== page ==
UN intervention may deepen Lebanon-Syria animosity

BEIRUT  — The UN Security Council’s call for Syria to establish diplomatic ties with Lebanon was expected to stiffen Damascus’ resolve against formal links to its tiny neighbour, a move it has steadfastly rejected for six decades.

Three factors, at least, are at work against Syria heeding the UN resolution — uppermost among them: The measure can’t be enforced.

Beyond that the political atmosphere between the eastern Mediterranean neighbours remains acrimonious, especially as long as an anti-Syrian government remains in charge in Beirut.

And finally, Damascus still is smarting from the hurried and forced withdrawal of its army from Lebanon last year under pressure from the Lebanese themselves and the international community after the assassination of former prime minister Rafiq Hariri, whose murder has been linked to Damascus by a UN investigation.

“I’m afraid it will complicate matters further,” George Jabbour, a Syrian legislator, said of the UN resolution.

“The Security Council’s intervention in such a way was a disappointment to all those who would like to see friendly and brotherly relations between the two countries.” Bishara Charbel, editor-in-chief of the independent Lebanese newspaper Al Balad, said the resolution in principle stresses an earlier resolution adopted in 2004 “but it seems it will complicate the atmosphere because of tensions in Lebanese-Syrian relations.” He said Syria’s allies in Lebanon bear responsibility for not using their influence with Damascus to improve ties.

Sateh Noureddine, managing editor of the Lebanese newspaper As-Safir, which has taken a pro-Syrian line, said the UN resolution’s lack of implementation mechanism made it a piece of “propaganda with no political value that could provoke the Syrians and undermine resumption of relations.” Since 1943, when Syria and Lebanon gained independence from France, Damascus has sidestepped formal links with Beirut, preferring to influence the country through proxy allies inside the nation and then by sending in its army for nearly three decades.

The Syrians say diplomatic relations are unnecessary because ties between the countries are much closer than could be defined by such a formal link. But many in Lebanon suspect Syria has never really accepted that Lebanon is an independent country and remain angered that parts of it were carved out of the former Syrian province of the Ottoman Empire in 1920.

After Wednesday’s UN resolution, Syria reacted with unusual speed, voicing anger and criticising the measure as unprecedented interference in the affairs of two countries.

A Syrian foreign ministry statement said the UN resolution that also urged permanently drawing the border between Lebanon and its neighbour was “a tool for unjustified pressure and a provocation that complicates matters more than it solves them.”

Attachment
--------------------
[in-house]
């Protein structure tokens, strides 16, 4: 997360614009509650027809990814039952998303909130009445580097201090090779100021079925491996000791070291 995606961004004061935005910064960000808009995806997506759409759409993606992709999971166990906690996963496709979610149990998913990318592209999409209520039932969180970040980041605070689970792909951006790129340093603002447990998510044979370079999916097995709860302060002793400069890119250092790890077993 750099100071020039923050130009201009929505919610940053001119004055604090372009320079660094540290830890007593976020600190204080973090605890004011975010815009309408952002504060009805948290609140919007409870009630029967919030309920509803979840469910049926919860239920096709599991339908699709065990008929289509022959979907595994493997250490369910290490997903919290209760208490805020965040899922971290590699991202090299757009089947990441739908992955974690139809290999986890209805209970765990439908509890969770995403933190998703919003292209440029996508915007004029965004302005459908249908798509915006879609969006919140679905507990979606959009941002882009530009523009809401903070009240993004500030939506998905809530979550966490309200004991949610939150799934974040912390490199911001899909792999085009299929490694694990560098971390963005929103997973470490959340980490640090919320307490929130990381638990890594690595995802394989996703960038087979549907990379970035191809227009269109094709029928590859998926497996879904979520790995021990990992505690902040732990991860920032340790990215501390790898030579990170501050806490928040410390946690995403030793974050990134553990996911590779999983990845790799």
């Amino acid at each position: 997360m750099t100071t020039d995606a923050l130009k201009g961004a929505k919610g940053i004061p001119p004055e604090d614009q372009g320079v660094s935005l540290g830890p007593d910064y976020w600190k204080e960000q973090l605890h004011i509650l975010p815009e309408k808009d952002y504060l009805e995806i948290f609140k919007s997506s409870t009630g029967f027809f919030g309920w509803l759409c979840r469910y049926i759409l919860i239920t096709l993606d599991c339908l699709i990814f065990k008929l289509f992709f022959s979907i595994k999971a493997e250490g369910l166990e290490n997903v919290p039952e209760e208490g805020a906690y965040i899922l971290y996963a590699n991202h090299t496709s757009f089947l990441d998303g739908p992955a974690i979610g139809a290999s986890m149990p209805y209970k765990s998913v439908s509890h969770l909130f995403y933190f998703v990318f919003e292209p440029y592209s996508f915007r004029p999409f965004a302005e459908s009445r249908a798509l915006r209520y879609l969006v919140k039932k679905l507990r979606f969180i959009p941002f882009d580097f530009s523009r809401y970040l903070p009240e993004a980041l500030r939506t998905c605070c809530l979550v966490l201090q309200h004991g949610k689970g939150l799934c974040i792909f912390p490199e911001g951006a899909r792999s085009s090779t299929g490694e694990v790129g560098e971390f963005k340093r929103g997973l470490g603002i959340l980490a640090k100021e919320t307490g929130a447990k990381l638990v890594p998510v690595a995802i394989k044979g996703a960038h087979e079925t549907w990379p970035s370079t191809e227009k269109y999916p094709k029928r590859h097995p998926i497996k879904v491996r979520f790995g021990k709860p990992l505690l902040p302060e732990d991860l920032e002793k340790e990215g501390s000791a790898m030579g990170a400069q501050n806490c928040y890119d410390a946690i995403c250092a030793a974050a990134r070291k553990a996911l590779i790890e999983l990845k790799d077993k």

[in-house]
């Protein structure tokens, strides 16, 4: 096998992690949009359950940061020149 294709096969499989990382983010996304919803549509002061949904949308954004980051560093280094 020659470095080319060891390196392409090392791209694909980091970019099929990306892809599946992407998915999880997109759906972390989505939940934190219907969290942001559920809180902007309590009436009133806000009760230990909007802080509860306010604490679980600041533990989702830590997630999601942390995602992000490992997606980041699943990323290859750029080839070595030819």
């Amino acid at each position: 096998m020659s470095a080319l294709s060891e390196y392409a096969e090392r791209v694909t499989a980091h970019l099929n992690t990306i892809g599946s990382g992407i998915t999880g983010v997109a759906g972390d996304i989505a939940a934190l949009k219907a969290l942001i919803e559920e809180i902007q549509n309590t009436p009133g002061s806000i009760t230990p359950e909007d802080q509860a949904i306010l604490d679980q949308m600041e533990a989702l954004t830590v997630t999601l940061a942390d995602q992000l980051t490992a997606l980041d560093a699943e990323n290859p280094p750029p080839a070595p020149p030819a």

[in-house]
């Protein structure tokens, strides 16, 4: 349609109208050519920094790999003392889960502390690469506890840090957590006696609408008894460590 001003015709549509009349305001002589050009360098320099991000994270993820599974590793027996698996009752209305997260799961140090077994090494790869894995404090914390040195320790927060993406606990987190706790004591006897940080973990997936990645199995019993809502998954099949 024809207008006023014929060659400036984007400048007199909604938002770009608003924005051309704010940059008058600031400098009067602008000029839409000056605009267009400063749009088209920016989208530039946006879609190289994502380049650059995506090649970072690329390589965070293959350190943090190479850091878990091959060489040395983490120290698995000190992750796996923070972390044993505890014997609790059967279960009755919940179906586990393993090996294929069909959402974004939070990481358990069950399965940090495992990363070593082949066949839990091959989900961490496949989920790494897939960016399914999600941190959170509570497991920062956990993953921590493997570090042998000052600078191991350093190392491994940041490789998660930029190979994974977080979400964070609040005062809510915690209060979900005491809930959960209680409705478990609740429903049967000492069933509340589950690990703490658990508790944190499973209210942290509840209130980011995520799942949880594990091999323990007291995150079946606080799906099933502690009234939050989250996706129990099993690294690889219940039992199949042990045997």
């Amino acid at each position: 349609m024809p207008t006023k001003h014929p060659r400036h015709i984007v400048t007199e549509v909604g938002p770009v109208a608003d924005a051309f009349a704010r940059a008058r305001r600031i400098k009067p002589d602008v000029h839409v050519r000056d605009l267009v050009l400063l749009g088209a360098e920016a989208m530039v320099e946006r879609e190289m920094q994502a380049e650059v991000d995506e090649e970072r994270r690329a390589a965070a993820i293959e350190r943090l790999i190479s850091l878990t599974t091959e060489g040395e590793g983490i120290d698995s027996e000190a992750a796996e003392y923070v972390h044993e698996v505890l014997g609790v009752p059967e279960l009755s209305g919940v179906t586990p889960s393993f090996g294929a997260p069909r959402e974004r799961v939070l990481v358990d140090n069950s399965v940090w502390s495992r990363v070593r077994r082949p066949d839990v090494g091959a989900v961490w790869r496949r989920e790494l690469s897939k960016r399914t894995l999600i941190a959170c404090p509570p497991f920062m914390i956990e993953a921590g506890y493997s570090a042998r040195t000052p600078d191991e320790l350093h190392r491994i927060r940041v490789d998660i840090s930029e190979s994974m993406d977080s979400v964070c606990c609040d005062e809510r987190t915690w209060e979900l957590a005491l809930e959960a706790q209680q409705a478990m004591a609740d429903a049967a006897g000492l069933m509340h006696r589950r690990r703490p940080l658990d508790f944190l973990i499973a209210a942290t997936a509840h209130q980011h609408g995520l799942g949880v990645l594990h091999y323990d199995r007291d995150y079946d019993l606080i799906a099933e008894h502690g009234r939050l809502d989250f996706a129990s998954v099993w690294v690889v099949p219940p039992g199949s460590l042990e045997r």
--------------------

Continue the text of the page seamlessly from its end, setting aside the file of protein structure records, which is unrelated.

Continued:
The ministry said the resolution ignored Syria’s stand that “it was not, in principle, against diplomatic relations between the two countries when the appropriate circumstances and the favourite climate exist.” Syrian Foreign Minister Walid Moallem, speaking to parliament in Damascus, declared that Syria desires to develop and boost its relations with Lebanon. But on the issue of diplomatic ties and demarcating borders, Moallem signalled Damascus would not rush to implement the UN call and said establishing formal ties and setting out the border now “would never serve Lebanon’s interests nor Syria’s.” Syria has opposed border demarcation in Shebaa Farms while it remains controlled by Israel. For its part, Lebanon claims the sliver of land where the borders of Syria, Lebanon and Israel meet.

The UN considers it Syrian territory occupied by Israeli during the 1967 Mideast war. Hizbollah fighters, who control much of southern Lebanon, occasionally attack Israeli troops there.

Lebanon’s government, dominated by anti-Syrians, welcomed the international backing for its call for diplomatic ties.

Prime Minister Fuad Siniora told reporters after a Cabinet meeting Wednesday that the resolution “encourages the two countries to establish diplomatic relations.” Information Minister Ghazi Aridi said he hoped “channels and doors be opened” for Siniora to go to Damascus to hash out solutions to Beirut’s disputes with the Syrians. The Lebanese have sought such a trip for two months, but never it materialised because Syria has not responded.

Anti-Syrian factions in Lebanon blame Syria for Hariri’s murder, which set in motion massive domestic and international pressure which finally forced Damascus to withdraw its army in April last year. The Syrian army was sent to Lebanon to help quell the 1975-90 civil war, but Syrians troops stayed on.

Lebanese anti-Syrian groups say Damascus is responsible for bombings and assassinations in the last two years hoping to destabilise the country and with the help of its allies in the country to paralyse the Lebanese government.

Damascus denies all the accusations.

Rival Lebanese leaders agreed in their national dialogue late last month to ask for a demarcation of the ill-defined border and the establishment of diplomatic relations between the two countries.

But Syria appears convinced that international pressure has eased and its allies in Lebanon are recovering from the setback of the Syrian pullout, making compliance with the resolution a matter of choice — which for now is negative.

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